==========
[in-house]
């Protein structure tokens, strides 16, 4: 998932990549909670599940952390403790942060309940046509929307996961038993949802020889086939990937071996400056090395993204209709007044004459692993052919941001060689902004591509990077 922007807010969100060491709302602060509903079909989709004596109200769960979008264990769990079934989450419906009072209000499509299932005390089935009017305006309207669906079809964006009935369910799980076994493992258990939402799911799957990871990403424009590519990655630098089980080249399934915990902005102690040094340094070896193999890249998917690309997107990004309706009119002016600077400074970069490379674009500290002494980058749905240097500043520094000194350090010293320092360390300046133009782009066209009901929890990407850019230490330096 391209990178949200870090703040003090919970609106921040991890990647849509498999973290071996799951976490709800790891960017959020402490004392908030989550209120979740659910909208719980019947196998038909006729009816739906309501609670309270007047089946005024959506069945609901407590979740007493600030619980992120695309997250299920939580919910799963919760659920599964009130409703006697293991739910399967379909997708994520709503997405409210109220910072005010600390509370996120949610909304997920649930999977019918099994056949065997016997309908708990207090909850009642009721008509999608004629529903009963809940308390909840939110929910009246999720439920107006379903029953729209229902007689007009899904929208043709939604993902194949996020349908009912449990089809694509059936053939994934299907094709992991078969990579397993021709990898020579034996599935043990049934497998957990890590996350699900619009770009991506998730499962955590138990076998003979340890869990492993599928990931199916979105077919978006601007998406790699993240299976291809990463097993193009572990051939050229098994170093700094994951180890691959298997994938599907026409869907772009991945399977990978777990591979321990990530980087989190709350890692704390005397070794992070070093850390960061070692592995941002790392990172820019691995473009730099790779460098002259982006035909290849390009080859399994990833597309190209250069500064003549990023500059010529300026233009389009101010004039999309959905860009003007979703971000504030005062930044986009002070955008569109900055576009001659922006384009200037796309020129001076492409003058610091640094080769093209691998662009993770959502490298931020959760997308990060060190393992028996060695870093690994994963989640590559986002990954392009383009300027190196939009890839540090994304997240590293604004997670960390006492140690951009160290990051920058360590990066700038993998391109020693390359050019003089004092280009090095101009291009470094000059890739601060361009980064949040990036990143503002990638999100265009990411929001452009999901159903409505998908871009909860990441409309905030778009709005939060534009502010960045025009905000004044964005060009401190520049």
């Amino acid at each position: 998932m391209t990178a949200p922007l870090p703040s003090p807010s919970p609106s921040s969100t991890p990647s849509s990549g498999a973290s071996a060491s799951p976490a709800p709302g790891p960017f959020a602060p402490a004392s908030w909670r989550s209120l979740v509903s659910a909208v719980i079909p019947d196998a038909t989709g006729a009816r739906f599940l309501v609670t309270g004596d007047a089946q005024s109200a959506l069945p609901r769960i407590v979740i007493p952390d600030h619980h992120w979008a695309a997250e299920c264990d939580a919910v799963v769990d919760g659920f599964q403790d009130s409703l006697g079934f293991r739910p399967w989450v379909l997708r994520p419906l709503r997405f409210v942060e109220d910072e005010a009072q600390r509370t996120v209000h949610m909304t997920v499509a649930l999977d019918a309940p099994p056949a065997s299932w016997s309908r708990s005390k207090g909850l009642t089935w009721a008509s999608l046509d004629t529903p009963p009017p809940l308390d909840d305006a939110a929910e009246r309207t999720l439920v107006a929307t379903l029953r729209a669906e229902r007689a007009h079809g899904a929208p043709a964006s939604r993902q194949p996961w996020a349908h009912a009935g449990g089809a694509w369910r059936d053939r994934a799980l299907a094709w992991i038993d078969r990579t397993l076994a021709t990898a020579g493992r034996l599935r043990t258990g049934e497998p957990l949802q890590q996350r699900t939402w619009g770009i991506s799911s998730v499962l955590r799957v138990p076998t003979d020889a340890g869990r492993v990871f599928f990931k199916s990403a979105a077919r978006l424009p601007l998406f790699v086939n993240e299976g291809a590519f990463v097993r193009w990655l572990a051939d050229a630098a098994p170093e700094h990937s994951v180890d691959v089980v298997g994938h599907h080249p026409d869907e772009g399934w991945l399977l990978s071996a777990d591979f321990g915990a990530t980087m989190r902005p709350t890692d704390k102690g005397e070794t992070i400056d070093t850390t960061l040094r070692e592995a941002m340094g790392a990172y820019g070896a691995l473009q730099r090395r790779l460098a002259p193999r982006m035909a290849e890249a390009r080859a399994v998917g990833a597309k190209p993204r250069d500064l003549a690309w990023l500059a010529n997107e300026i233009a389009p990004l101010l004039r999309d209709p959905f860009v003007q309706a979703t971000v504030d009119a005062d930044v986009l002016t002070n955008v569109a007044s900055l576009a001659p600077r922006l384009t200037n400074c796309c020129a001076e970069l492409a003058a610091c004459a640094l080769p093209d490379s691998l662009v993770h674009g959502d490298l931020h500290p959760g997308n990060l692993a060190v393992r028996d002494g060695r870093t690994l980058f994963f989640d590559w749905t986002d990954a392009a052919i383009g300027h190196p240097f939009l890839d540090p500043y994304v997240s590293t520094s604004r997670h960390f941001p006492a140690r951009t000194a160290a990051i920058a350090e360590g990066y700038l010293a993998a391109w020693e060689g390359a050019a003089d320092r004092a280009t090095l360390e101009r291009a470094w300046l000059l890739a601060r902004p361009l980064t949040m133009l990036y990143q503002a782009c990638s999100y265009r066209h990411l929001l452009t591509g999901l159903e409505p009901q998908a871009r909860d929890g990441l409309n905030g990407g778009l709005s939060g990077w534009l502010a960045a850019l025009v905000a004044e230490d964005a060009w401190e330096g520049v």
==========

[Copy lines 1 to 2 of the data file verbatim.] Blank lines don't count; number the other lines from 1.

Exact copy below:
[in-house]
């Protein structure tokens, strides 16, 4: 998932990549909670599940952390403790942060309940046509929307996961038993949802020889086939990937071996400056090395993204209709007044004459692993052919941001060689902004591509990077 922007807010969100060491709302602060509903079909989709004596109200769960979008264990769990079934989450419906009072209000499509299932005390089935009017305006309207669906079809964006009935369910799980076994493992258990939402799911799957990871990403424009590519990655630098089980080249399934915990902005102690040094340094070896193999890249998917690309997107990004309706009119002016600077400074970069490379674009500290002494980058749905240097500043520094000194350090010293320092360390300046133009782009066209009901929890990407850019230490330096 391209990178949200870090703040003090919970609106921040991890990647849509498999973290071996799951976490709800790891960017959020402490004392908030989550209120979740659910909208719980019947196998038909006729009816739906309501609670309270007047089946005024959506069945609901407590979740007493600030619980992120695309997250299920939580919910799963919760659920599964009130409703006697293991739910399967379909997708994520709503997405409210109220910072005010600390509370996120949610909304997920649930999977019918099994056949065997016997309908708990207090909850009642009721008509999608004629529903009963809940308390909840939110929910009246999720439920107006379903029953729209229902007689007009899904929208043709939604993902194949996020349908009912449990089809694509059936053939994934299907094709992991078969990579397993021709990898020579034996599935043990049934497998957990890590996350699900619009770009991506998730499962955590138990076998003979340890869990492993599928990931199916979105077919978006601007998406790699993240299976291809990463097993193009572990051939050229098994170093700094994951180890691959298997994938599907026409869907772009991945399977990978777990591979321990990530980087989190709350890692704390005397070794992070070093850390960061070692592995941002790392990172820019691995473009730099790779460098002259982006035909290849390009080859399994990833597309190209250069500064003549990023500059010529300026233009389009101010004039999309959905860009003007979703971000504030005062930044986009002070955008569109900055576009001659922006384009200037796309020129001076492409003058610091640094080769093209691998662009993770959502490298931020959760997308990060060190393992028996060695870093690994994963989640590559986002990954392009383009300027190196939009890839540090994304997240590293604004997670960390006492140690951009160290990051920058360590990066700038993998391109020693390359050019003089004092280009090095101009291009470094000059890739601060361009980064949040990036990143503002990638999100265009990411929001452009999901159903409505998908871009909860990441409309905030778009709005939060534009502010960045025009905000004044964005060009401190520049």